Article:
I have had mothers who have lost their babies tell me I’m lucky, at least my child is alive. I’ve been called a saint by nurses and gynaecologists and by the same token been accused of being a crack smoking, welfare whore.I’ve had my raised daughter ask if I was going to give her away. I could not fully put into words or express to you how profound adoption loss is. To be relegated to a perfunctory courtesy, to be cast back into the shadows, told to be grateful, is more than I can bear. With that one word, birth mother, I am placed into darkness. There is no grave for me to weep, there is no social setting or conversation where speaking about our lost children is acceptable. No, I am just a birth mother. STFU.
Whether the adoption was a fully informed choice, coerced or in between, to call someone a breeder is wrong. To say that there is a triad, where for millions of first mothers this doesn’t exist is wrong. To buy ‘your birth mother’ a piece of jewellery as some sort of thank you bonding gift, is sick. Yes, every situation is different, but there are commonalities through each. I raised one daughter and did not parent my second daughter. I am mother to both. This strong need for designation is about how adoptive parents and some adopted people feel about their own adoption experience. Birth mother says she didn’t raise me. But that will never change the fact she IS your mother.
Adoption is both political, personal and even economical. There are so many facets involved. If there is ever to be a triad, if we ever hope to end things like child poverty, we must begin by respecting the very experiences that are at the basis of this transaction. The powerful have created these social terms and it is the powerful who benefit. The creation of family via adoption is built on another families loss. I’m not an ex mother, birth mother, biological mother or natural mother. You may call me a first mother or if you truly understand, simply mother. I refuse to sit on the sidelines and let the stakeholders speak on my behalf. Honest and ethical adoption begins with challenging the billion dollar industry that is rife with fraud and rewarded handsomely for procuring babies. The Industry has already benefitted from our losses. I’ll be damned if I will let the happy customers call me a birth mother.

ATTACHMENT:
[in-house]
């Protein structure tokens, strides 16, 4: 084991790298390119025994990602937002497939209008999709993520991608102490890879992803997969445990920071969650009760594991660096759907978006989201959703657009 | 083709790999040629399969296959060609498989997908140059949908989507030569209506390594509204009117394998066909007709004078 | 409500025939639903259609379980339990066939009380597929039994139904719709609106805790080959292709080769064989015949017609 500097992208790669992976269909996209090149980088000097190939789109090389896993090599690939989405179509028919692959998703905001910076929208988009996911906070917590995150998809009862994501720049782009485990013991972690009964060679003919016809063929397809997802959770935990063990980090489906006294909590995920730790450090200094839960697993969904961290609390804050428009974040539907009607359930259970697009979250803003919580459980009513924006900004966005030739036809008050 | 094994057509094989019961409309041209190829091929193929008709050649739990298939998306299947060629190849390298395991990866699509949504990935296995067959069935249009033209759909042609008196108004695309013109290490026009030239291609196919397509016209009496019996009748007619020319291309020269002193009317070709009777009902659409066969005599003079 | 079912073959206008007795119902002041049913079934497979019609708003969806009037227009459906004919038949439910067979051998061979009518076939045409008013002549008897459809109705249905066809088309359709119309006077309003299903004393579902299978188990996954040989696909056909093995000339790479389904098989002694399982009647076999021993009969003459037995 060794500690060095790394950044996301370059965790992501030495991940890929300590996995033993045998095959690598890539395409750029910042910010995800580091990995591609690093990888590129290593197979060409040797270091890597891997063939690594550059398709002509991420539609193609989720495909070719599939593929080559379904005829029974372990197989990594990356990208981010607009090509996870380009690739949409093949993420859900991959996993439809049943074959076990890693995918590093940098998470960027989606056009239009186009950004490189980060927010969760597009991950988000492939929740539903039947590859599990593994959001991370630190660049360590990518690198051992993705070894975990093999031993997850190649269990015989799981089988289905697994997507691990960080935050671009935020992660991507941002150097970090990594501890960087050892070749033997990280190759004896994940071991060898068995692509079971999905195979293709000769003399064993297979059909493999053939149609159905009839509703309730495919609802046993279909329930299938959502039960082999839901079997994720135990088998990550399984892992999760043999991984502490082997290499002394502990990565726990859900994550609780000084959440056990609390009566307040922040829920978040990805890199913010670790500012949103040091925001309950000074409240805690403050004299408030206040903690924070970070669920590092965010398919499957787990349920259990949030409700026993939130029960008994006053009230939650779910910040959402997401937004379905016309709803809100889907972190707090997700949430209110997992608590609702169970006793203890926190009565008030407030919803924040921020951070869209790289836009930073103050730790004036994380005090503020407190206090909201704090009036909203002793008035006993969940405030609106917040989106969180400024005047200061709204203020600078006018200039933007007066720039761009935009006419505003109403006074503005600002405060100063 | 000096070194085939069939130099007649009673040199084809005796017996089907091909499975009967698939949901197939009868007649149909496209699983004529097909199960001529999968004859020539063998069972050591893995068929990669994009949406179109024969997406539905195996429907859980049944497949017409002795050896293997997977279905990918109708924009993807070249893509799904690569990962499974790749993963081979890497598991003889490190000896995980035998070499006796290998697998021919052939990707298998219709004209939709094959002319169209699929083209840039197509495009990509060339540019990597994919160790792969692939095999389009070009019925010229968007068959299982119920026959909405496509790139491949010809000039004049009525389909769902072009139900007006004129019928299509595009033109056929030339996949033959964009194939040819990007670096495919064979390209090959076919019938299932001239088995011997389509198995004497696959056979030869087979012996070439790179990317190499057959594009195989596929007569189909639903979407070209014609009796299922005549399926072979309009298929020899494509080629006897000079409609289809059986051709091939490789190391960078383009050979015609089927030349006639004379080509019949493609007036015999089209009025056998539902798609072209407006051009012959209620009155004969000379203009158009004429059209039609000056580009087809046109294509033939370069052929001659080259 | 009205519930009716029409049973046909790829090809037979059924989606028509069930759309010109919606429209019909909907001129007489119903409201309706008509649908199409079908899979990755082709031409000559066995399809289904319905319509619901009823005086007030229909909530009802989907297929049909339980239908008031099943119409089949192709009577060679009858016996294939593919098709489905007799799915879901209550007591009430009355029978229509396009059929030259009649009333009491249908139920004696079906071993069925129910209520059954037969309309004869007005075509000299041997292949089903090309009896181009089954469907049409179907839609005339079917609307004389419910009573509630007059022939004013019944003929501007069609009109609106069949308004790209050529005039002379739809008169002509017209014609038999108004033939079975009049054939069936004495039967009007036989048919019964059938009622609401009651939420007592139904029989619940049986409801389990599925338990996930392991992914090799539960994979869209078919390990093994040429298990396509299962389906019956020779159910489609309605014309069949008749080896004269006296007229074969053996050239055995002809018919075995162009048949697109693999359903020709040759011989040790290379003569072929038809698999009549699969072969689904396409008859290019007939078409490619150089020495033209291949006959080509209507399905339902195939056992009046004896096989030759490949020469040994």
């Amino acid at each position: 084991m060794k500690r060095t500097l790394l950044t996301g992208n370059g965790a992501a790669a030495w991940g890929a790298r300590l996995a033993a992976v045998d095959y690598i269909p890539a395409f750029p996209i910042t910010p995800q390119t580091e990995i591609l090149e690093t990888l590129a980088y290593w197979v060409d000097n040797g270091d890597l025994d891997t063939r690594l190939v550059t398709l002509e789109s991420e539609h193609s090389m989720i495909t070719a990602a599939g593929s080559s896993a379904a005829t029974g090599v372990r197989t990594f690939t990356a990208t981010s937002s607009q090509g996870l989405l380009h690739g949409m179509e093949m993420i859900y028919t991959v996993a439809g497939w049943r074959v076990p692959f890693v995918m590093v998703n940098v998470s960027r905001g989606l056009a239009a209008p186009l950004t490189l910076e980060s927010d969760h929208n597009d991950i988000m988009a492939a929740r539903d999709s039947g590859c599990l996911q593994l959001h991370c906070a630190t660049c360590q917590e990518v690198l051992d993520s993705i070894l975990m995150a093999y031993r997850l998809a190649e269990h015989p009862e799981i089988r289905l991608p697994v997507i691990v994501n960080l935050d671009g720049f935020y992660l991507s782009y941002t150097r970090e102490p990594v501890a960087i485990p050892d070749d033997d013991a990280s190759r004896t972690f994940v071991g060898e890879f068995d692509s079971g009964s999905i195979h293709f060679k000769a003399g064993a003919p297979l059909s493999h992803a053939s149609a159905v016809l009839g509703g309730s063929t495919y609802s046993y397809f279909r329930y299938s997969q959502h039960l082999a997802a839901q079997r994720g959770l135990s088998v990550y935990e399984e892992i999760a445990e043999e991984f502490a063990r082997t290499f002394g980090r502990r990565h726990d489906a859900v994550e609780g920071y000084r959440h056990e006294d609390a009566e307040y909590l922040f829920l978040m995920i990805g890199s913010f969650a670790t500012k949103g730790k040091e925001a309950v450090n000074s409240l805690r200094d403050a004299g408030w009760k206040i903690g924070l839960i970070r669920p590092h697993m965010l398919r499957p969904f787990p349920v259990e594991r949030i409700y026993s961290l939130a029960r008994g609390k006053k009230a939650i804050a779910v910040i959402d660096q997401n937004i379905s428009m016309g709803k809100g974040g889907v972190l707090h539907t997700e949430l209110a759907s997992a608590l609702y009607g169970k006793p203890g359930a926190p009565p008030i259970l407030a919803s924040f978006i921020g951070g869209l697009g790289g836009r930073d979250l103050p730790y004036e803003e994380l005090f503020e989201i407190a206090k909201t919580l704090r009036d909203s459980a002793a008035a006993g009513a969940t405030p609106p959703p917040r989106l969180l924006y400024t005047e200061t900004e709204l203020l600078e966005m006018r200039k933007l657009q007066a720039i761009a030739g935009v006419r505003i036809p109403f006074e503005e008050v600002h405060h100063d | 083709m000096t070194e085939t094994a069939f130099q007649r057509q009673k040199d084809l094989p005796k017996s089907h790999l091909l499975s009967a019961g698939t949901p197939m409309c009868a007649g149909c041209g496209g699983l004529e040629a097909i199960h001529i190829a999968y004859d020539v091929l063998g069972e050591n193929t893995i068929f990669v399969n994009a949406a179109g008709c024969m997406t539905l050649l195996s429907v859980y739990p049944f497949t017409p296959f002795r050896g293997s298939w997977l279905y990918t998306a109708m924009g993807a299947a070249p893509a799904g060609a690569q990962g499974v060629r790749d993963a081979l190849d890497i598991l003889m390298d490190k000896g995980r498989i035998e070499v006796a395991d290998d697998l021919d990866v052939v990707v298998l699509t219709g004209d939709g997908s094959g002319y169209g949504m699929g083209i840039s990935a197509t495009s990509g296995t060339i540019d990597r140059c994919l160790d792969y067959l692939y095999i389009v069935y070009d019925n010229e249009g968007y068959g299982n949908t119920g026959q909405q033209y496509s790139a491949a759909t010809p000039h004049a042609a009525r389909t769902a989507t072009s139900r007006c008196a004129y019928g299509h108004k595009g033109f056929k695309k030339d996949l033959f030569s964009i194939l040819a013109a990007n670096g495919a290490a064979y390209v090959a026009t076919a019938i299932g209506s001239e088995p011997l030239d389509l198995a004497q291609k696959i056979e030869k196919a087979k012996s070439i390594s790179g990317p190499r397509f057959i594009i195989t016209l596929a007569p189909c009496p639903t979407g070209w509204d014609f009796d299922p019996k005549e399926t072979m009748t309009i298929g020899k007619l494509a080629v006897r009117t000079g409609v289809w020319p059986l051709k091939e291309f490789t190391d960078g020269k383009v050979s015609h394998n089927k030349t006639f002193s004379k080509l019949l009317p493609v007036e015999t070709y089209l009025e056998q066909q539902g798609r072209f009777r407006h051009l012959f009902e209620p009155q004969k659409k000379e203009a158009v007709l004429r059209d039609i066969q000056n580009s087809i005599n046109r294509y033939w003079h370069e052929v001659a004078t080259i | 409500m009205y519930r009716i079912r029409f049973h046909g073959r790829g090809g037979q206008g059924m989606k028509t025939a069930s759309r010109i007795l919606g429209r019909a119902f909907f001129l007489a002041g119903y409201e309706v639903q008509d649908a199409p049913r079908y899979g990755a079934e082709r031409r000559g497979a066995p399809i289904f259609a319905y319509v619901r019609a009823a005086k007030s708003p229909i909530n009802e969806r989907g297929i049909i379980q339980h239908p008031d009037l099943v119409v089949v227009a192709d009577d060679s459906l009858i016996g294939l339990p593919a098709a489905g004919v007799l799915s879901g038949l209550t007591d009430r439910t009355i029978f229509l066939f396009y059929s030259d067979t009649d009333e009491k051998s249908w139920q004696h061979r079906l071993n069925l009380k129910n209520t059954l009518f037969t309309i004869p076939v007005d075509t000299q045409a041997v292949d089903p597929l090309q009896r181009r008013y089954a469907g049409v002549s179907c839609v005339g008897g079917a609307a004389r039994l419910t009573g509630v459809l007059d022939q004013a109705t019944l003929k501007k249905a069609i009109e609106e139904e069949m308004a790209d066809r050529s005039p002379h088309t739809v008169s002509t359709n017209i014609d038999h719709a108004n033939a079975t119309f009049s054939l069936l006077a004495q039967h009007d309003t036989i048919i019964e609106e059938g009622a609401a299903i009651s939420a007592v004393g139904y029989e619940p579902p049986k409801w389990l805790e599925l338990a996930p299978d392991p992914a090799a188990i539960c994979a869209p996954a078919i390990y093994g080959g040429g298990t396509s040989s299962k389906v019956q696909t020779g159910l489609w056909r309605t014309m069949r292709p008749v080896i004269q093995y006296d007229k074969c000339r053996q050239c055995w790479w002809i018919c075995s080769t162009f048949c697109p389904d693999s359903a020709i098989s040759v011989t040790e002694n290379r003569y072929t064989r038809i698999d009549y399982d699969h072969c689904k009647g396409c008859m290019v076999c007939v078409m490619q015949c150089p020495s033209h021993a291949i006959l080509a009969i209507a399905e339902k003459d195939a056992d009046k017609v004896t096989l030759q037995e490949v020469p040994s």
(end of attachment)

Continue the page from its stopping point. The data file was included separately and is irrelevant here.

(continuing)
DEAR INMATE #620
I’d like to talk to you about your liberation. I’m here to discuss the terms of your release. No more of this “he said”.”she said” game. I want to speak directly to you.
You are created to be FREE.
And yet the chains around your feet have a familiar look to them. The orange jumpsuit you are wearing seems to fall heavy on your shoulders. I’d like to help you unlock those chains. I’d like to offer you a new wardrobe.
Do you want to be FREE?
It’s going to feel strange at first… walking without the weight of your slavery. It’s going to feel vulnerable in the beginning..but I promise it’s what you are created for. I want to invite you into a world where your every action is determined on the merit of the beauty you create. No more being trapped in a cycle of reactions or flinching from the past.
It’s a NEW DAY.
A day where you walk into the sunlight without fear. Unheld by the forces of obligation. Unrestrained by the the domination of addiction.
YOU ARE FREE
Your every moment is one of peace and beauty. Your every challenge is faced with optimism. Your every breath is an act of liberation to those around you.
Your very presence is an act of defiance to those who seek to control.
You will not be commanded. You will not be controlled. Your emancipated life will be a beacon to those too afraid to walk in freedom.
They will see you basking in freedom and whisper to themselves “She is free” they will know.AND YOUR LIFE WILL GIVE THEM COURAGE TO BE FREE
You will find the freedom your soul is longing for.
Take this first step. Walk on the journey to be free.
IT STARTS NOW. Before you close this letter..whisper out LOUD:
To read the original version – Erwin Raphael McManus http://mosaic.org
It’s nearing that time of year again, back to school, but this year it’s not only my kidlet but me too! I am embarking on my academic journey & starting a media arts program at my local college. They have an amazing media, broadcasting & animation department & I’m looking to get my feet wet in this area.
I knew I was ready for a new opportunity because I have found myself growing quite bored at home. I’m managing mind, body, soul, parenting with greater ease these days and being erykah is no longer a full time job. I had an aha moment as I walking down the street a few weeks ago. It hit me that I am actually doing quite a lot with my life. You dont have to wait for things to get better, you can BE better with each step of the way.